A Washington C.H. man and woman charged with abandoning animals in April were ordered by the court Tuesday to not have dogs for five years.
The cases against Ronald L. Newland, 51, and Sandy Queen, 47, were dismissed in Washington Municipal Court after the ruling was made. Humane agents with the Fayette Regional Humane Society (FRHS) removed two dogs and a cat from the couple’s former home, which was condemned by the Fayette County Health Department in March with an order for it to be vacated on a date listed in April.
It was reported to the humane society that Newland and Queen moved and left the animals behind.
“We’ve had incidents involving the pet owners in the past and we provided them with information on proper animal care,” said Brad Adams, humane agent. “If humane education isn’t changing the way people care for their animals, then court action is eventually needed.”
In April, FRHS humane agents responded and found two dogs outdoors and a cat sitting by the front doorsteps of the vacated residence. Bystanders were concerned that a third dog was possibly inside, according to Adams.
Adams, who initially responded, called for a second humane agent to respond with a transport van. Washington Police Department officers also responded to the property while humane agents searched inside for additional animals. Although a third dog was not located, mounds of garbage were found in and outside of the property, said Adams.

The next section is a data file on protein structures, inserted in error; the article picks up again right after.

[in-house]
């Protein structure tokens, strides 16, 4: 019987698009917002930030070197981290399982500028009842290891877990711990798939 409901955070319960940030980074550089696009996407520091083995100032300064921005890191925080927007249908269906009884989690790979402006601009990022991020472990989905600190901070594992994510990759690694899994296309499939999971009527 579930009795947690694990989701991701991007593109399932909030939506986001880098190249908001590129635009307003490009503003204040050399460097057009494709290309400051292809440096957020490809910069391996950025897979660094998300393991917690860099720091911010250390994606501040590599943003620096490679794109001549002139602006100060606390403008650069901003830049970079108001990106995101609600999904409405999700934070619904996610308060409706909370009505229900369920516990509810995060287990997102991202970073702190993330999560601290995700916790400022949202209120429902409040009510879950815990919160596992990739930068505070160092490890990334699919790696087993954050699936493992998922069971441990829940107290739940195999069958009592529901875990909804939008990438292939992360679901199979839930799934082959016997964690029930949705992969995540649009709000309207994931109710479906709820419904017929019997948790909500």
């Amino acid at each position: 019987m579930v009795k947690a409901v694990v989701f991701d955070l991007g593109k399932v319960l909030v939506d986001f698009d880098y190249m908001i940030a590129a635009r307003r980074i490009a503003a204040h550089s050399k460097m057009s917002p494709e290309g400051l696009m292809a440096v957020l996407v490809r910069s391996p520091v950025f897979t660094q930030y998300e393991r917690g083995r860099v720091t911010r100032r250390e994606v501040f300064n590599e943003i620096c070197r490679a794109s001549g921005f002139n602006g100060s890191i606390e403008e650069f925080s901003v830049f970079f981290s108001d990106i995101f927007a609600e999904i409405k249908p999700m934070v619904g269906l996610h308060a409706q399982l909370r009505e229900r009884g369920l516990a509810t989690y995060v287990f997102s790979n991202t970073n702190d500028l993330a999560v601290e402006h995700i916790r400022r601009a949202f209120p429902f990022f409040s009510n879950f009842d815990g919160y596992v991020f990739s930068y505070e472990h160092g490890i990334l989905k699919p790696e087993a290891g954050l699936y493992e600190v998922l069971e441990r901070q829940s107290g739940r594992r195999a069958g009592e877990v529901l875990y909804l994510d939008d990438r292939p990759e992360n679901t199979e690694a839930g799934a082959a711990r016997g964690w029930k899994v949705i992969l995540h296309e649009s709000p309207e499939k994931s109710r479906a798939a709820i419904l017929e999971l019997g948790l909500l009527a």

The animals have since been adopted into new homes after they were surrendered into the care and custody of the humane society.
“We are happy the animals have a new home indoors rather than being chained outdoors,” said Adams. “Animals like to be close to their owners and have that special bond.”
According to the FRHS, “Bert,” a golden retriever mix, now enjoys kayaking with his new family in Cincinnati. “Jake,” a shepherd mix, and “Valerie,” the domestic short-haired cat, were both adopted to families in Washington C.H.
The FRHS is a non-profit 501-c-3 volunteer organization. It receives less than 2 percent of its support from governmental organizations and therefore must rely on donations, grants and fundraising to carry out its mission. The humane society is the only organization in Fayette County able to respond to calls about abused, neglected and injured domestic animals, 24 hours per day, seven days per week. To learn more about the FRHS, visit the website at www.fayettehumanesociety.com.